Reach out to the references you used for the job. The five references I was able to get from key people in a short time will be very helpful even for future jobs.
Stay motivated and focused. Pick up the pieces and dust yourself off, follow these tips, and keep building toward your eventual success.
Abby Kohut "Absolutely Abby" a nationally known recruiter and job coach shared this advice with me when I shared my rejection with her. "If you get rejected from a job, it wasn't your job to have. I can think of countless things that I was disappointed about in my career that turned out to just be blips. Right after the rejections something even better lurked around the corner. Keep your head high and get back on the horse as fast as possible.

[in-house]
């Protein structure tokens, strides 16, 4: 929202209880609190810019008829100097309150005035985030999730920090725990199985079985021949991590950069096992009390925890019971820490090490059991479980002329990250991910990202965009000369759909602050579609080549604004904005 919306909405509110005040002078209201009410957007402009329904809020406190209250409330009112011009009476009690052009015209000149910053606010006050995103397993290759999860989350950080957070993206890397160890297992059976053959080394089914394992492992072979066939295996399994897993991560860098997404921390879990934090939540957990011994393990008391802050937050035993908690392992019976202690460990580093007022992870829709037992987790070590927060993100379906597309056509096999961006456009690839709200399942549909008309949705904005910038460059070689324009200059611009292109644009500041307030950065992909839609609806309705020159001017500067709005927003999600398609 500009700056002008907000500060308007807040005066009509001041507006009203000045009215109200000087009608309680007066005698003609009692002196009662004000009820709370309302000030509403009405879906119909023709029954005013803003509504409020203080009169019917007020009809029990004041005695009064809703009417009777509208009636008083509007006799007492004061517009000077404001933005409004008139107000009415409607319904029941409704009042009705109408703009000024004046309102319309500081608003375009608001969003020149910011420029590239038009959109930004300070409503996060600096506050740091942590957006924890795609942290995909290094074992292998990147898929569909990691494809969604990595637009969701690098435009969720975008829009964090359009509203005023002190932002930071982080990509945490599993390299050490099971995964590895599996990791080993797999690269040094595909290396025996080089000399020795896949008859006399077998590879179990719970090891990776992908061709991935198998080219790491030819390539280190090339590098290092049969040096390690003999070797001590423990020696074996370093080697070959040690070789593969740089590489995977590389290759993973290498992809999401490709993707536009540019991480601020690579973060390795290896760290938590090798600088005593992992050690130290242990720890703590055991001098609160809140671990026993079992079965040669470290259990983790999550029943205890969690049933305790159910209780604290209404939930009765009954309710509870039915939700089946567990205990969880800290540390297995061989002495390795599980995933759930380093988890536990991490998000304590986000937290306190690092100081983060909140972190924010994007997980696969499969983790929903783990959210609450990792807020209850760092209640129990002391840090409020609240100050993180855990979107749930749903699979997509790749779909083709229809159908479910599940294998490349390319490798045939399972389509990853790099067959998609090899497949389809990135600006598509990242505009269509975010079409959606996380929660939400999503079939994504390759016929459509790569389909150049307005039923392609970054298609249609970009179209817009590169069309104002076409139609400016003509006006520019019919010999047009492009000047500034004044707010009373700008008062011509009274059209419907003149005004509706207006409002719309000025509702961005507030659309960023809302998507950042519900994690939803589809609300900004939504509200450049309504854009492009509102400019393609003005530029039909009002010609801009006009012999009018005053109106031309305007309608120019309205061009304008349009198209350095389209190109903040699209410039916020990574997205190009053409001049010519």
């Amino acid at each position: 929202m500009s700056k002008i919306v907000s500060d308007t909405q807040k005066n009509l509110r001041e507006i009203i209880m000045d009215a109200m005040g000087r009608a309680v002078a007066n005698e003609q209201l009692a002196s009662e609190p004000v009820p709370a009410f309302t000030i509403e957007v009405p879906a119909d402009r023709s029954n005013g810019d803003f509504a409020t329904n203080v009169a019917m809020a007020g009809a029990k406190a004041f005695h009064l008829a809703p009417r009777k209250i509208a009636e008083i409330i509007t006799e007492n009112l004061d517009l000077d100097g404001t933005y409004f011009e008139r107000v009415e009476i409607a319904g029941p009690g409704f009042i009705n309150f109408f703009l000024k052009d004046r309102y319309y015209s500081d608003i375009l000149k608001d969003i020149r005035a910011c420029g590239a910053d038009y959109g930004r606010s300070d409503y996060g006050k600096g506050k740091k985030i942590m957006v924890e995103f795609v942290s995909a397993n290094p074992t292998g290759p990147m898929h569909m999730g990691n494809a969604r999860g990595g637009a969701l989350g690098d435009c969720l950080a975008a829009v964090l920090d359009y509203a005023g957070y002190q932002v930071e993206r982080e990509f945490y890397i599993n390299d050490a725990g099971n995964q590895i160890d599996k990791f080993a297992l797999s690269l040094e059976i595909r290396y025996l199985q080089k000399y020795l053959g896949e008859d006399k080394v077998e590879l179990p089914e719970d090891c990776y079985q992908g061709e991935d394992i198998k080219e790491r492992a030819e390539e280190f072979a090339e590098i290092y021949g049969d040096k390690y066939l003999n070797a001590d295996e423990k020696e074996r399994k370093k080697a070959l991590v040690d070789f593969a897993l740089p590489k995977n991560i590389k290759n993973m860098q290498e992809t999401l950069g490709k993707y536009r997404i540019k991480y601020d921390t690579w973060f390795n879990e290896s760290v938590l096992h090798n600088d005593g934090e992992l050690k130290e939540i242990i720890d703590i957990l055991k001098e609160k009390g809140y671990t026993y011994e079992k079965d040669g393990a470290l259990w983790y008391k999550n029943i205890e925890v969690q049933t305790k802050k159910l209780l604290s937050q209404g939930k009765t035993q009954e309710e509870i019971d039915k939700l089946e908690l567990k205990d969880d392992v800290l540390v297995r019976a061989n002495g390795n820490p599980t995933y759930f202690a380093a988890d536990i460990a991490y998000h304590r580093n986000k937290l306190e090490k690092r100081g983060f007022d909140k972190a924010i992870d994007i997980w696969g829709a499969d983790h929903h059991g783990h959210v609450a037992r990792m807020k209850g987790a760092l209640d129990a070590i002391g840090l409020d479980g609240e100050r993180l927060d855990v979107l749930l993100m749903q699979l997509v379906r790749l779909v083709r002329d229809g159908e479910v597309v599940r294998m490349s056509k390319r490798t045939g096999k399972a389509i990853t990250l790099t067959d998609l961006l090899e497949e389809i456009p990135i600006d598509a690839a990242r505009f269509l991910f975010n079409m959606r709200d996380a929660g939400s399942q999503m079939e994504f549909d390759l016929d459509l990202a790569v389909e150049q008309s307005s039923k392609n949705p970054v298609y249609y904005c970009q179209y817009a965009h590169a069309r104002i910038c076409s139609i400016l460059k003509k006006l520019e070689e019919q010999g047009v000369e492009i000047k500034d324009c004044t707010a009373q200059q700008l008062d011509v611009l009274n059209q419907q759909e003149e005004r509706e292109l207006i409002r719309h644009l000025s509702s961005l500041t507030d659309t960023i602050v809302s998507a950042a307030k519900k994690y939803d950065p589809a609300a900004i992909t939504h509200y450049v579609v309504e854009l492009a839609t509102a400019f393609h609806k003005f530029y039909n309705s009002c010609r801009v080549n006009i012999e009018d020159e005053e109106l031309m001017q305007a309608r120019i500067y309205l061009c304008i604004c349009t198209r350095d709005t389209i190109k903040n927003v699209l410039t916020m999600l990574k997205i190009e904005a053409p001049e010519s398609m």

"Also, even if you love a job and are sure you are the perfect candidate, you need to have other opportunities in the hopper. It won't sting as much if you have possibilities waiting in the wings."
Article | February 14, 2020
With COVID-19 seemingly dominating literally every facet of media, remote working is very much on the corporate agenda at the moment. But while many organizations already have it as part of their standard office culture, it is by no means a ubiquitous option. Although it simply isn’t practical for many occupations, research has found that 70% of people around the world work remotely at least once a week and 53% do so for at least half the week. Many businesses are now looking at the process anew, and from video conferencing and collaboration services to file sharing and communication tools, there is no lack of powerful and affordable technologies out there to help make it happen.